38 entries match your criteria.
Historical Markers and War Memorials in Forest Park
Forest Park and Vicinity
▶ St. Louis (463) ▶ St. Louis County (396) ▶ Madison County, Illinois (106) ▶ St. Clair County, Illinois (92)
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|The Palace of Fine Arts was the only major pavilion at the 1904 World's Fair designed as a permanent structure. In 1907, St. Louis passed a tax to create the municipally supported City Art Museum. — — Map (db m133303) HM|
|The Jefferson Memorial home of the Missouri Historical Society stands on the site of the main entrance of the 1904 World's Fair. Constructed with funds from the fair, the building was the nation's first monument to Thomas Jefferson. — — Map (db m133314) HM|
|The Smithsonian Institution constructed a great iron birdcage as part of its exhibits at the 1904 World's Fair. In 1913, after the Smithsonian had sold it to the city, the structure became the nucleus of the new St. Louis Zoo. — — Map (db m139725) HM|
|Parks Commissioner Dwight Davis thought that St. Louisans needed more opportunities for organized recreation. During his tenure, Davis built tennis courts, athletic fields, and a public golf course in Forest Park. — — Map (db m139722) HM|
|The Steinberg Memorial Skating Rink, built in 1957 was the result of the largest private donation made in the park up to that time. Today, Forest Park Forever established in 1986 raises private funds for park improvements. — — Map (db m133311) HM|
|Forest Park's most controversial monument was the Confederate Memorial, unveiled in 1914. St. Louis had been torn apart by the Civil War, and many residents objected to a commemoration of the secessionist cause. — — Map (db m133304) HM|
|Begun in 1929, the River des Peres Containment Project channeled the flood-prone river into enormous underground pipes. These tubes run east and south through the park point from a near Des Peres Avenue. — — Map (db m139727) HM|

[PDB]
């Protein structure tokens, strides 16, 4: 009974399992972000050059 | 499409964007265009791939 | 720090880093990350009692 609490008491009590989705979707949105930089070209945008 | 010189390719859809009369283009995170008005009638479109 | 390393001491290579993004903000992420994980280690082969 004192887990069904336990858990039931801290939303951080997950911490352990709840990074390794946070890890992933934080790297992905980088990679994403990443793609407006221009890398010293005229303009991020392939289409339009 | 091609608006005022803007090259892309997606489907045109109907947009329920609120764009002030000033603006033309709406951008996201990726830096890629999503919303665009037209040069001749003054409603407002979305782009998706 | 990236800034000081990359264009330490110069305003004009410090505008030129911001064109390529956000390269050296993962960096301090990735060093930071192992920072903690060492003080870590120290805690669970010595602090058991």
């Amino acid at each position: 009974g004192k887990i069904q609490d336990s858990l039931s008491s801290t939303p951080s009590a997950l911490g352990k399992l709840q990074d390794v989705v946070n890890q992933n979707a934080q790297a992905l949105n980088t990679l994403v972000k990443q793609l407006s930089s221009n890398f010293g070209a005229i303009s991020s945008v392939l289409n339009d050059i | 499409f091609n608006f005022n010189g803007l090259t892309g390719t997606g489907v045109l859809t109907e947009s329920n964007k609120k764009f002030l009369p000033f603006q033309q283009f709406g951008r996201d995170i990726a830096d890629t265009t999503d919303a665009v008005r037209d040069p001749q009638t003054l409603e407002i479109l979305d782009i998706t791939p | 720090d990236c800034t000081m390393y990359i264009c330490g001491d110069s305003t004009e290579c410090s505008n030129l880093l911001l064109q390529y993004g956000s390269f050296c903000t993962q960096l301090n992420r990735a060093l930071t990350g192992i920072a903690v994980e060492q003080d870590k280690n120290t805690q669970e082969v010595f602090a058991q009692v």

The serpentine wall and Kiener Memorial Entrance to the Zoo were designed by William Bernoudy in 1966.
William Bernoudy was a St. Louis-born architect who studied under Frank Lloyd Wright in the 1930s. He played a vital role in the . . . — — Map (db m133326) HM|
|The Missouri History Museum, originally built as the first national monument to Thomas Jefferson, engages visitors in the exciting history of St. Louis from its founding in 1764 up to the present day. Visitors of any age can enjoy a variety of . . . — — Map (db m133308) HM|
|This monument is raised to commemorate the indomitable free-soil leader of the West; the herald and standard bearer of freedom in Missouri; the creator of the first volunteer Union army in the South; the Saviour of the state from secession; the . . . — — Map (db m141261) HM|
of the heroism of the
of St. Louis and vicinity
in the Civil War of
1861 to 1865
General Franz Sigel — — Map (db m124918) WM|
This view of Government Hill is a piece of St. Louis history. The area and its features were established after the 1904 World's Fair, but fell into disrepair years later.
Forest Park Forever partnered with the City of St. Louis to . . . — — Map (db m139731) HM|
|The World's Fair Pavilion was built in 1909 with proceeds from the 1904 World's Fair held here in Forest Park. Government Hill's colorfully lit fountain and reflecting pool were added in 1930. While the entire area had fallen into disrepair by . . . — — Map (db m139730) HM|
|In the late 1700's, St. Louis's Spanish government supplied settlers with grants of land in and around the colonial village. In 1785, Charles Gratiot received a huge tract of land that included much of today's Forest Park. — — Map (db m139717) HM|
|Citizens of St. Louis City and County created joint taxing districts for the support of the Art Museum, Zoo, and the Museum of Science in 1971. In the 1980s, voters created new tax districts for the Botanical Garden and History Museum. — — Map (db m133307) HM|
|In 1919, the Red Cross and the City Parks Department opened a vacation village for families who could not afford to leave town on vacation. The village offered tents, playgrounds, a mess hall, and a first aid station. — — Map (db m133313) HM|
|The excavation of six Indian mounds during preparations for the Louisiana Purchase Exposition reminded St. Louisans that others had occupied Forest Park's land long before the city itself came into being. — — Map (db m133302) HM|
|For over forty years, St. Louis police suspended the city's park curfew during summer heat waves. Many St. Louisans remember fondly the camaraderie of sleeping in Forest Park during those pre-air-conditioned days. — — Map (db m133315) HM|
|In the days before automobiles, St. Louisans depended on streetcars. The first streetcar line reached Forest Park in 1885. Within a decade, the park was drawing more than 2.5 million visitors per year. — — Map (db m139720) HM|